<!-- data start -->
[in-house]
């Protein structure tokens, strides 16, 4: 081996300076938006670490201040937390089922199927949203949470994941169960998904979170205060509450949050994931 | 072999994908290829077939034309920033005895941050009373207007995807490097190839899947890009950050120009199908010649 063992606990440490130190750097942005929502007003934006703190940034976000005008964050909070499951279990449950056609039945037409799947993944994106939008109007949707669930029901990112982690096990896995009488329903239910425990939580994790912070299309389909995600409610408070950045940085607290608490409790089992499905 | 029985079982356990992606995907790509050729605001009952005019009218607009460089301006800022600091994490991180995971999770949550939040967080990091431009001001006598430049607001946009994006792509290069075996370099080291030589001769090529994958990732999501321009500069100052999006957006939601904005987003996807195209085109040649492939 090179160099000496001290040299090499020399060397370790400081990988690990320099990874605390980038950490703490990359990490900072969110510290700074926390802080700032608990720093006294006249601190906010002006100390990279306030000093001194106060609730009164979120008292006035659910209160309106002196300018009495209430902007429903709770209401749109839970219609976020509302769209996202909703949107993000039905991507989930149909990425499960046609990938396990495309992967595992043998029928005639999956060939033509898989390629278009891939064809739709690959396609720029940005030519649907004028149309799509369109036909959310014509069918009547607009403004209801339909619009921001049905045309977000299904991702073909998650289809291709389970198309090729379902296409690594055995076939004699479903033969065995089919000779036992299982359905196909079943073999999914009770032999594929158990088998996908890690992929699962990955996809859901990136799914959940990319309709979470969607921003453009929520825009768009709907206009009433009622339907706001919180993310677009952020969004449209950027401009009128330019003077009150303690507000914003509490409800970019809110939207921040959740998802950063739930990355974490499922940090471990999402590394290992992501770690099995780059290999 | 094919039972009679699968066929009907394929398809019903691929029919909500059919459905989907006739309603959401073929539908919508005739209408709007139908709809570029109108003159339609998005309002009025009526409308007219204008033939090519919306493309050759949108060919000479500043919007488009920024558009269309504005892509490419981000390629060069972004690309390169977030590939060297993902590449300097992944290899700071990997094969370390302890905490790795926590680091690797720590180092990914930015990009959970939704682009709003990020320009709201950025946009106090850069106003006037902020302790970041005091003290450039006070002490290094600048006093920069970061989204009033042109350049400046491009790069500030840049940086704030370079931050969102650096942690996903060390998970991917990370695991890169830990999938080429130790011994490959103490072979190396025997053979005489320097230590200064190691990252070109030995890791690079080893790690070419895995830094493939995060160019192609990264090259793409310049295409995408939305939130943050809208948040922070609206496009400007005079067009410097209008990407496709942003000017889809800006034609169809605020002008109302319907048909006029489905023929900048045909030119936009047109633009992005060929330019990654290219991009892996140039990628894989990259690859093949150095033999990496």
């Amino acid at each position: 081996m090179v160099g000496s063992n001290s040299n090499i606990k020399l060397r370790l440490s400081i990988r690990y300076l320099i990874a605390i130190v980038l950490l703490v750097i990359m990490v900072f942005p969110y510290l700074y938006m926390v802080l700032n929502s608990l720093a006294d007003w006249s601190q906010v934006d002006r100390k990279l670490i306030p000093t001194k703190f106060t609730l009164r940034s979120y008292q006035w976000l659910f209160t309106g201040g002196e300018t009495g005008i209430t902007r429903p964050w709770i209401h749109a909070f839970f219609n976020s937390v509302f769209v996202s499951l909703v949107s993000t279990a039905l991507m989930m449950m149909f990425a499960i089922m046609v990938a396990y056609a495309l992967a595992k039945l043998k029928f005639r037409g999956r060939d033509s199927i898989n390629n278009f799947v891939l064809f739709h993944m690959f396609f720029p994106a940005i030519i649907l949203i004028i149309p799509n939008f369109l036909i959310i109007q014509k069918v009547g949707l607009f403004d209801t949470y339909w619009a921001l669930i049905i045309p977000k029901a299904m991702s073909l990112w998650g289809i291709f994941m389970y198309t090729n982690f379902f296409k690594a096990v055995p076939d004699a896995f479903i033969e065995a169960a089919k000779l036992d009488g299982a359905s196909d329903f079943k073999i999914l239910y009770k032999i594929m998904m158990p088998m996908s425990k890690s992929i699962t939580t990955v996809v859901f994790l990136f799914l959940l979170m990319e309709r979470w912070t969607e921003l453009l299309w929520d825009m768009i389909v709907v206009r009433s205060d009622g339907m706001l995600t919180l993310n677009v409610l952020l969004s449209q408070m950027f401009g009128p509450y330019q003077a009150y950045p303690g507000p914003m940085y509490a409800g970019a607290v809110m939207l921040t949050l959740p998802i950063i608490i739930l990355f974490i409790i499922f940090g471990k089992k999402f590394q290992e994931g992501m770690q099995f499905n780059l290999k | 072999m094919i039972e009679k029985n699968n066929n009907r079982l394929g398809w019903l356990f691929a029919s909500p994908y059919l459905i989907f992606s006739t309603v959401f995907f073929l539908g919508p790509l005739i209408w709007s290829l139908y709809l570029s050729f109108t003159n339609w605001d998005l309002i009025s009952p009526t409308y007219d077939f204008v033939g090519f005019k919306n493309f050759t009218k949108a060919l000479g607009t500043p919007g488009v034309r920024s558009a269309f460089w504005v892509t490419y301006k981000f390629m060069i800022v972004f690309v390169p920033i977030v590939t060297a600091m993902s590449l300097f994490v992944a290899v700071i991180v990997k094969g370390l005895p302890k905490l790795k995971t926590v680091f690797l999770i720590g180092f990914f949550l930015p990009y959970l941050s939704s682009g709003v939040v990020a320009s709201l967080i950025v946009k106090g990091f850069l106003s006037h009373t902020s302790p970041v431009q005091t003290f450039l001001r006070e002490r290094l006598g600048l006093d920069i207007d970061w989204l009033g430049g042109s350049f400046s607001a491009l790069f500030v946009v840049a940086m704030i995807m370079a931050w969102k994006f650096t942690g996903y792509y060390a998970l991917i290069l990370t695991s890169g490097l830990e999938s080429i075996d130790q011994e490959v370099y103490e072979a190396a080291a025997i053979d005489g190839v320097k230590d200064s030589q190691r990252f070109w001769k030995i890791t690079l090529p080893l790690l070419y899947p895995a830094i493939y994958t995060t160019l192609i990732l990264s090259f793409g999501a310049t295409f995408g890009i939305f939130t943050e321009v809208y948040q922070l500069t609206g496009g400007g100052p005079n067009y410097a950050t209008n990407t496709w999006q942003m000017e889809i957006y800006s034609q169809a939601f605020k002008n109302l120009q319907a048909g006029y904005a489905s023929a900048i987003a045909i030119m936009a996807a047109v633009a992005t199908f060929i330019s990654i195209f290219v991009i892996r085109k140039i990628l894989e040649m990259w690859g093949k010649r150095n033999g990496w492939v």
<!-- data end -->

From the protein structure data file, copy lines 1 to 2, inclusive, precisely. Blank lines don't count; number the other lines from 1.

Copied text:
[in-house]
């Protein structure tokens, strides 16, 4: 081996300076938006670490201040937390089922199927949203949470994941169960998904979170205060509450949050994931 | 072999994908290829077939034309920033005895941050009373207007995807490097190839899947890009950050120009199908010649 063992606990440490130190750097942005929502007003934006703190940034976000005008964050909070499951279990449950056609039945037409799947993944994106939008109007949707669930029901990112982690096990896995009488329903239910425990939580994790912070299309389909995600409610408070950045940085607290608490409790089992499905 | 029985079982356990992606995907790509050729605001009952005019009218607009460089301006800022600091994490991180995971999770949550939040967080990091431009001001006598430049607001946009994006792509290069075996370099080291030589001769090529994958990732999501321009500069100052999006957006939601904005987003996807195209085109040649492939 090179160099000496001290040299090499020399060397370790400081990988690990320099990874605390980038950490703490990359990490900072969110510290700074926390802080700032608990720093006294006249601190906010002006100390990279306030000093001194106060609730009164979120008292006035659910209160309106002196300018009495209430902007429903709770209401749109839970219609976020509302769209996202909703949107993000039905991507989930149909990425499960046609990938396990495309992967595992043998029928005639999956060939033509898989390629278009891939064809739709690959396609720029940005030519649907004028149309799509369109036909959310014509069918009547607009403004209801339909619009921001049905045309977000299904991702073909998650289809291709389970198309090729379902296409690594055995076939004699479903033969065995089919000779036992299982359905196909079943073999999914009770032999594929158990088998996908890690992929699962990955996809859901990136799914959940990319309709979470969607921003453009929520825009768009709907206009009433009622339907706001919180993310677009952020969004449209950027401009009128330019003077009150303690507000914003509490409800970019809110939207921040959740998802950063739930990355974490499922940090471990999402590394290992992501770690099995780059290999 | 094919039972009679699968066929009907394929398809019903691929029919909500059919459905989907006739309603959401073929539908919508005739209408709007139908709809570029109108003159339609998005309002009025009526409308007219204008033939090519919306493309050759949108060919000479500043919007488009920024558009269309504005892509490419981000390629060069972004690309390169977030590939060297993902590449300097992944290899700071990997094969370390302890905490790795926590680091690797720590180092990914930015990009959970939704682009709003990020320009709201950025946009106090850069106003006037902020302790970041005091003290450039006070002490290094600048006093920069970061989204009033042109350049400046491009790069500030840049940086704030370079931050969102650096942690996903060390998970991917990370695991890169830990999938080429130790011994490959103490072979190396025997053979005489320097230590200064190691990252070109030995890791690079080893790690070419895995830094493939995060160019192609990264090259793409310049295409995408939305939130943050809208948040922070609206496009400007005079067009410097209008990407496709942003000017889809800006034609169809605020002008109302319907048909006029489905023929900048045909030119936009047109633009992005060929330019990654290219991009892996140039990628894989990259690859093949150095033999990496």